And we sing without ceasing:
“Glory to God in the Highest, And on earth peace, (God’s) good will toward men”. 
There is one solitary note, however, which breaks into these hymns of general rejoicing like a forewarning of future lamentations. The Wise Men — according to the Christmas Eve stichera — came to worship the Incarnate God and devotedly offered Him their gifts — gold, because He is the King of ages; frankincense, because He is the God of all men; but then they also brought Him myrrh, with which the Jews were accustomed to anoint their dead, because He was to “lie three days in death.”
The heart of the Mother of God must have been seized by a premonition of that which awaited the innocent Child who was sleeping peacefully in the manger. This minor note of sadness is drowned, however, in the general chorus of exultation. Heaven and earth rejoice together and this does not mean simply that the angels’ singing harmonizes with that of the shepherds.
The Church does not even view so-called “inanimate nature” as indifferent to the higher world. The Creator has willed the existence of a special link between them. At an earlier time man’s sinfulness had brought general disorder into nature, but now all nature leaps for joy, rejoicing at the overcoming of this sin:
“Today the whole creation rejoices and is jubilant,
For Christ is born of the Virgin”. 
In the Christmas hymnody the Star is not merely the voice which made known to the world the Savior’s appearance. It is also a sign, a symbol of this appearance, just as the Cross is the symbol of victory over the forces of darkness. Then, too, the Star is a symbol of Christ Himself, “the Star which rose from Jacob”.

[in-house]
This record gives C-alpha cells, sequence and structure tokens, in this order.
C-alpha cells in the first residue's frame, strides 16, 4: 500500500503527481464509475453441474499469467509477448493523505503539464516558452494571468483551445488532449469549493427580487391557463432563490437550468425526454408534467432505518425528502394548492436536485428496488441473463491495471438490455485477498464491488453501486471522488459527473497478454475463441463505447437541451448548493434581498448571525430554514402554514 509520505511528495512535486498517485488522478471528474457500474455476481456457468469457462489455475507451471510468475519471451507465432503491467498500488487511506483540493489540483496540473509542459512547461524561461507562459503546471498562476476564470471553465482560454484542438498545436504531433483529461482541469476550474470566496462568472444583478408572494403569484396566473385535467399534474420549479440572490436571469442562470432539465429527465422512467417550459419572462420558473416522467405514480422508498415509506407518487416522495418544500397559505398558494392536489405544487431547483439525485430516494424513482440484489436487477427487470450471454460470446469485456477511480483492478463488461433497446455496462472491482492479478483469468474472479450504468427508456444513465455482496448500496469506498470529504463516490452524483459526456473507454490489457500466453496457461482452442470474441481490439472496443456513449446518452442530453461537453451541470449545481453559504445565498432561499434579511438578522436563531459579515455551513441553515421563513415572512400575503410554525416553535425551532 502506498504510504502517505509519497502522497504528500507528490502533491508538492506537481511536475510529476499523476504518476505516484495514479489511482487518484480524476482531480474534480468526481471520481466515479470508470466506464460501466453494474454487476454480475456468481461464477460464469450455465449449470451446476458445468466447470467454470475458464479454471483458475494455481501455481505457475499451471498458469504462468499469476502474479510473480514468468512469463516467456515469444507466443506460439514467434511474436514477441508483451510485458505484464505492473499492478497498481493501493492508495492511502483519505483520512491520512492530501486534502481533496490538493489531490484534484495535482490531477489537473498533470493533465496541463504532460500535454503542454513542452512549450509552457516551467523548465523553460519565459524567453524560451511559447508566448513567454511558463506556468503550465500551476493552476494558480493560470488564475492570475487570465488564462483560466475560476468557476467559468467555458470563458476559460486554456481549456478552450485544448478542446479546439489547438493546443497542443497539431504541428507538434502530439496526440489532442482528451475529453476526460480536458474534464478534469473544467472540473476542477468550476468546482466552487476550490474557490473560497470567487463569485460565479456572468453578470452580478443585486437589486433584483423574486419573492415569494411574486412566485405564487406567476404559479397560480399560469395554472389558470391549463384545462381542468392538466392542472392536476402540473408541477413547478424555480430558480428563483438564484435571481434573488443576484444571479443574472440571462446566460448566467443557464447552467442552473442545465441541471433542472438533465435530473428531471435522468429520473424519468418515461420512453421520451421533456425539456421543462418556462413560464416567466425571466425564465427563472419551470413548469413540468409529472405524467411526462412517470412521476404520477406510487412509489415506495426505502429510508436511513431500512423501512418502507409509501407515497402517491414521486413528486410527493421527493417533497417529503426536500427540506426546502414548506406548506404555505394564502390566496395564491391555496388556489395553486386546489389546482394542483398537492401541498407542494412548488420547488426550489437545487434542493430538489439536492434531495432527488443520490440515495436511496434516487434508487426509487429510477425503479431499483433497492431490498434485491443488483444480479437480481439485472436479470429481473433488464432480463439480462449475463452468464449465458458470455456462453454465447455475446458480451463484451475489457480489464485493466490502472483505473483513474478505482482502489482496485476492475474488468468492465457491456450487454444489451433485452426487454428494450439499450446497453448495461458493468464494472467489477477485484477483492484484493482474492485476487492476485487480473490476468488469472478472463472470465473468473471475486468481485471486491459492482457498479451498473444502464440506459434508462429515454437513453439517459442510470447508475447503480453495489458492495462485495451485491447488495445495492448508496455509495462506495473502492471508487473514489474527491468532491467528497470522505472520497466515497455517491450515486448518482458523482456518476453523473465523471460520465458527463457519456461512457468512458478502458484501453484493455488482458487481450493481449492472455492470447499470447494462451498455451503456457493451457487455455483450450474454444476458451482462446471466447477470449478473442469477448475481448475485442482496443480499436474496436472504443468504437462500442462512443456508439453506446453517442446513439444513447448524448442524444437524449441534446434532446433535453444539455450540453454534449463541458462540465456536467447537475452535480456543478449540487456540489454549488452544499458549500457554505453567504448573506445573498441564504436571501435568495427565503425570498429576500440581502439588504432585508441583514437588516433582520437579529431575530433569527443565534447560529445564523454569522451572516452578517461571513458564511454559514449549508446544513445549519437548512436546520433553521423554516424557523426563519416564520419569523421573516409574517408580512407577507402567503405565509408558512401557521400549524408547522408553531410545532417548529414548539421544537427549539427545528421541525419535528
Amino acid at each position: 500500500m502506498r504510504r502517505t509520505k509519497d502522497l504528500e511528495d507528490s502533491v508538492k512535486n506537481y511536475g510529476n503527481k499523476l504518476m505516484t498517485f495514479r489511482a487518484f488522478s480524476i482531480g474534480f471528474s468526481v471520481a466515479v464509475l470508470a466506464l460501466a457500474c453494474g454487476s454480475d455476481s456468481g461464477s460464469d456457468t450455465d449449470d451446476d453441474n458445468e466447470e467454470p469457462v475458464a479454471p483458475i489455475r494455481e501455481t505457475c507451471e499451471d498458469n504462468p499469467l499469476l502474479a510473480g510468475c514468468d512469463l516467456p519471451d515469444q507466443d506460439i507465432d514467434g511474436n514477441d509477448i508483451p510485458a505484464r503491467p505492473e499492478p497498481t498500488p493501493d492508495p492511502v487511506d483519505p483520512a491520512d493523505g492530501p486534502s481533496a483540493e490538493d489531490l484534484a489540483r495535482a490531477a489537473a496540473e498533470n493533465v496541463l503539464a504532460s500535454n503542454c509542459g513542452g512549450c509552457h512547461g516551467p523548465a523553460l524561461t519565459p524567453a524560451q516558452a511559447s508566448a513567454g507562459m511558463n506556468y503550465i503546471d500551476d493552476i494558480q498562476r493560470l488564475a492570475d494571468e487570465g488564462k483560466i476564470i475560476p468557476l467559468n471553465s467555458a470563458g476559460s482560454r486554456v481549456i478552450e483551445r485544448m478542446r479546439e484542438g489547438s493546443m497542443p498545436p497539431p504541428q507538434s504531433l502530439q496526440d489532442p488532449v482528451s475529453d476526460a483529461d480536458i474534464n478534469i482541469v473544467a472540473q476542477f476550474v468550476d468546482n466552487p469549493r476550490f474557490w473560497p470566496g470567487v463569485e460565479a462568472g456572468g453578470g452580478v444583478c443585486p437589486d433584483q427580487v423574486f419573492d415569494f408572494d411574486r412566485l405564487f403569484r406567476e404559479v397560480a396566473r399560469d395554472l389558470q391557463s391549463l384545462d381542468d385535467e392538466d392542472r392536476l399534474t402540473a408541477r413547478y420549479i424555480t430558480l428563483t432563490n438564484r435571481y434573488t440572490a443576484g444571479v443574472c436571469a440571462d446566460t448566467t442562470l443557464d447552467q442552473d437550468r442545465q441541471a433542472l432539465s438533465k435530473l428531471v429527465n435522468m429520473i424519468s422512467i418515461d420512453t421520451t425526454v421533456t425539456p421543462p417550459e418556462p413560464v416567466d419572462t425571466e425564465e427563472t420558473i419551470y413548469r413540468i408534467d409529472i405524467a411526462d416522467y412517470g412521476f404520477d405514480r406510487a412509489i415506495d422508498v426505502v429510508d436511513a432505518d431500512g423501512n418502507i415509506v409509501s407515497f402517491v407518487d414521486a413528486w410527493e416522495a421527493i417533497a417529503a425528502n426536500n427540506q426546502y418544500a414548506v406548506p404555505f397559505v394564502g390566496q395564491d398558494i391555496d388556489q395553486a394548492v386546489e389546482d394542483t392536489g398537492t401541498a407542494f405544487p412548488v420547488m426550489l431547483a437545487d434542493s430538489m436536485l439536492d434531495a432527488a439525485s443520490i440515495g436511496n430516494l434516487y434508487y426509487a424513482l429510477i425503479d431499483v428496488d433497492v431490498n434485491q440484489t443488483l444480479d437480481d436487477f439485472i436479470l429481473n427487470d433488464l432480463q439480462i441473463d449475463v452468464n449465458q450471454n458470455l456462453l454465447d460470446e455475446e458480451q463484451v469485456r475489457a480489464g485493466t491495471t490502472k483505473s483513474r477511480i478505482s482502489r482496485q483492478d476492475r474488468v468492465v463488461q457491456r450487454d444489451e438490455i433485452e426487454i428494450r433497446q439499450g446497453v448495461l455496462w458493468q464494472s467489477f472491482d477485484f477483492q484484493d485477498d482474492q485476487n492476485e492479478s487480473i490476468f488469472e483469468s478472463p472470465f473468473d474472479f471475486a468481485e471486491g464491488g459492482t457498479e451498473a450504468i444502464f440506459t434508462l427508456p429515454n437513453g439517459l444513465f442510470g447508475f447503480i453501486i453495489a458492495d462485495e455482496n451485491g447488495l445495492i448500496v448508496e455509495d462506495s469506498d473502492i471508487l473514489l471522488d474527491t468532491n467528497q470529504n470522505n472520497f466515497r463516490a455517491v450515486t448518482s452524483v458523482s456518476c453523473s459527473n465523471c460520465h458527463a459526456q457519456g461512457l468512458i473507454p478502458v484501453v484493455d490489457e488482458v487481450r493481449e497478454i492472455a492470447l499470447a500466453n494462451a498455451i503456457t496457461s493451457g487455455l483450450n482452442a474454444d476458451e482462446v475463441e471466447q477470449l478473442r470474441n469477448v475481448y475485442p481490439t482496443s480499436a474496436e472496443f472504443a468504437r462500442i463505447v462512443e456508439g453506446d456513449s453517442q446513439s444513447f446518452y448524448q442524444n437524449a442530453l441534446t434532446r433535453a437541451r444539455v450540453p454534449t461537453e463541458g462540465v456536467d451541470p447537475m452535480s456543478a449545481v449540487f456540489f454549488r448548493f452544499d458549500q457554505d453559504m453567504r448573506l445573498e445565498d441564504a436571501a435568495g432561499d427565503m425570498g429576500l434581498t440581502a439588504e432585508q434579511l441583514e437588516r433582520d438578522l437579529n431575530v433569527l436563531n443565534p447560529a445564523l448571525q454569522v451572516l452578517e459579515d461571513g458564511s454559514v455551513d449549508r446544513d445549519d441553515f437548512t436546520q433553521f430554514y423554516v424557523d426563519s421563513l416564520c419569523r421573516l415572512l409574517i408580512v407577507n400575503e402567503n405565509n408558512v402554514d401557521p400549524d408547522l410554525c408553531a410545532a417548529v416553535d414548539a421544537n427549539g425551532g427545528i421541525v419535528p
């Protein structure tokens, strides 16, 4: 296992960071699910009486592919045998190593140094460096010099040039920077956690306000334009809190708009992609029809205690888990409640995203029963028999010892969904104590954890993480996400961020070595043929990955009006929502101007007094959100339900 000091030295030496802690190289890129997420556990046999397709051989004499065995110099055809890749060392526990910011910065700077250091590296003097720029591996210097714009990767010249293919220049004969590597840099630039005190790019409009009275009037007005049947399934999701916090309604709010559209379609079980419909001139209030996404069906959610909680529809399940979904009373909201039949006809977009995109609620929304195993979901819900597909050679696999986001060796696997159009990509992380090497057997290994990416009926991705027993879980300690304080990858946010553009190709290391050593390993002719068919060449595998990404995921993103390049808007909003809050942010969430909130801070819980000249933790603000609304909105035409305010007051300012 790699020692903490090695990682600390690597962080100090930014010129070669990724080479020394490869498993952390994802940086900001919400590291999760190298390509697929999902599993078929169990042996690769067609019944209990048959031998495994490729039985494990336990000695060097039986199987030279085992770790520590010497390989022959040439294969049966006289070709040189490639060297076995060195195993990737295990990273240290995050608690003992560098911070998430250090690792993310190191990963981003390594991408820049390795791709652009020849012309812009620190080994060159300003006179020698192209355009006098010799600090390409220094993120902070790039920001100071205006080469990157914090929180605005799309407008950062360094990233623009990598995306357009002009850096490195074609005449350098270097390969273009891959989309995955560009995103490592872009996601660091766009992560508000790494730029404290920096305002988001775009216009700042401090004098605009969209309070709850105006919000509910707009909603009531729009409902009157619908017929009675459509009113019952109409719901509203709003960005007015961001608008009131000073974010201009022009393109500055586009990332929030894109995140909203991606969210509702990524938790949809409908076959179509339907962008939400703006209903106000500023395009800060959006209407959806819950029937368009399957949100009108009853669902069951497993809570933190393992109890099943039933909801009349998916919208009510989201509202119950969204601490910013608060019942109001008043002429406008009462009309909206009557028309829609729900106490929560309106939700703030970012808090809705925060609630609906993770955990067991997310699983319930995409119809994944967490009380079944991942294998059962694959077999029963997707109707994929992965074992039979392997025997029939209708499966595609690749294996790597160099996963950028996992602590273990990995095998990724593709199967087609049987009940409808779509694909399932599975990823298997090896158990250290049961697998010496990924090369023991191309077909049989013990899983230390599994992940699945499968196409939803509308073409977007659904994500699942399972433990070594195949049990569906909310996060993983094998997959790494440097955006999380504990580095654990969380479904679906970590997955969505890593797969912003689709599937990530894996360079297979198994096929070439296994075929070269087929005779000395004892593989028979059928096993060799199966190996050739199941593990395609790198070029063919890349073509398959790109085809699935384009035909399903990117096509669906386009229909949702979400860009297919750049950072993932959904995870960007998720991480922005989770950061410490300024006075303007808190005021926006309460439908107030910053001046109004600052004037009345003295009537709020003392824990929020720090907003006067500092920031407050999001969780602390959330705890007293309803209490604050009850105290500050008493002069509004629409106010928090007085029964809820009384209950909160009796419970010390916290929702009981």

For more than 20 centuries Christ has been shining down upon mankind as a guiding star, not as a myth or mirage, but as the living God, who has been on earth and spoken with men. There have been many subsequent attempts to obscure the pure silver light of the Star of Bethlehem in human consciousness. But the centuries of the Christian era have not passed by in vain. And if the Christmas hymns continue to resound each year in churches scattered all over the world and to be sung as they were sung many hundreds of years ago by the grandfathers and forbears of the present generation, this means that the light shed by the Christmas Star is deeply rooted in human hearts and shines on in them undimmed.
From Orthodox Hymns of Christmas, Holy Week and Easter,
published by the Russian Orthodox Theological Fund Inc
 Christmas Canon, 1st Song, Irmos
 Christmas Matins, stichera after the Gospel
 Christmas Canon, 3rd Song, Irmos
 Christmas Canon, 9th Song, Irmos
 Christmas Matins, Protagogion
 Christmas Matins, Sedalen
 Christmas Canon, 8th song, Irmos
 2nd Christmas Canon, 1st song, Troparion
 Pre-Christmas,, 9th song, Troparion
 Christmas Canon, 9th song, verse
 Stichera by Patriarch Anatolios on “O Lord, I have cried unto Thee”
 Christmas Canon, 9th Song, verse
 Christmas Canon, 5th Song, Troparion
 Stichera by Patriarch Hermanos on “O Lord, I have cried unto Thee”
 Stichera on the Litiya
 Stichera before the great Doxology
 Christmas Canon, 9th song, verse
 Christmas Canon, 6th song, Troparion